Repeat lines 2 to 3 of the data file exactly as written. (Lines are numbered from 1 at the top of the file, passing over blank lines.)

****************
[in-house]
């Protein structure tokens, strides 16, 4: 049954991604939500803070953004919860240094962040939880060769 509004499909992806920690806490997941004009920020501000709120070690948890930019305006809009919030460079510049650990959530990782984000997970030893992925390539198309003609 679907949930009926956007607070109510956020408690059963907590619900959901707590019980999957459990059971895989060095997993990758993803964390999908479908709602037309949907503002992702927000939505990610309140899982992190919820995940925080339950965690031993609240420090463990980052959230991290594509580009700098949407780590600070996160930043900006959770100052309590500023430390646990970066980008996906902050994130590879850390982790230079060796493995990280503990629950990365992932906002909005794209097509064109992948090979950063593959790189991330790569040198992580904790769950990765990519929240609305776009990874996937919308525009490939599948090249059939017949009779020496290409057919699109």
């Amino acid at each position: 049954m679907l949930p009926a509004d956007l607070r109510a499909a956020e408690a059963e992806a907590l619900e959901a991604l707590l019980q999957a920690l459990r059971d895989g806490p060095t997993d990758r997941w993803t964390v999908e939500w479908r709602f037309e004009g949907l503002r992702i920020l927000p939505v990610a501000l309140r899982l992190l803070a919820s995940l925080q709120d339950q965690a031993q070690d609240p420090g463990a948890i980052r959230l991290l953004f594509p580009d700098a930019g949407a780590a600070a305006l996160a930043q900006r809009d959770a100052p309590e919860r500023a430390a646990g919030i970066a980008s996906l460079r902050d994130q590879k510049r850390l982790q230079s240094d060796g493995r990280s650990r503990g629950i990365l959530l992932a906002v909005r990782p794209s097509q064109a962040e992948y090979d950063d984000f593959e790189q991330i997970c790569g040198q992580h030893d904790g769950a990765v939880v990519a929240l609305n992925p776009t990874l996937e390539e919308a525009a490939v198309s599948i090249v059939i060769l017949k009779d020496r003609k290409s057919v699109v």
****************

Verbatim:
């Protein structure tokens, strides 16, 4: 049954991604939500803070953004919860240094962040939880060769 509004499909992806920690806490997941004009920020501000709120070690948890930019305006809009919030460079510049650990959530990782984000997970030893992925390539198309003609 679907949930009926956007607070109510956020408690059963907590619900959901707590019980999957459990059971895989060095997993990758993803964390999908479908709602037309949907503002992702927000939505990610309140899982992190919820995940925080339950965690031993609240420090463990980052959230991290594509580009700098949407780590600070996160930043900006959770100052309590500023430390646990970066980008996906902050994130590879850390982790230079060796493995990280503990629950990365992932906002909005794209097509064109992948090979950063593959790189991330790569040198992580904790769950990765990519929240609305776009990874996937919308525009490939599948090249059939017949009779020496290409057919699109």
């Amino acid at each position: 049954m679907l949930p009926a509004d956007l607070r109510a499909a956020e408690a059963e992806a907590l619900e959901a991604l707590l019980q999957a920690l459990r059971d895989g806490p060095t997993d990758r997941w993803t964390v999908e939500w479908r709602f037309e004009g949907l503002r992702i920020l927000p939505v990610a501000l309140r899982l992190l803070a919820s995940l925080q709120d339950q965690a031993q070690d609240p420090g463990a948890i980052r959230l991290l953004f594509p580009d700098a930019g949407a780590a600070a305006l996160a930043q900006r809009d959770a100052p309590e919860r500023a430390a646990g919030i970066a980008s996906l460079r902050d994130q590879k510049r850390l982790q230079s240094d060796g493995r990280s650990r503990g629950i990365l959530l992932a906002v909005r990782p794209s097509q064109a962040e992948y090979d950063d984000f593959e790189q991330i997970c790569g040198q992580h030893d904790g769950a990765v939880v990519a929240l609305n992925p776009t990874l996937e390539e919308a525009a490939v198309s599948i090249v059939i060769l017949k009779d020496r003609k290409s057919v699109v």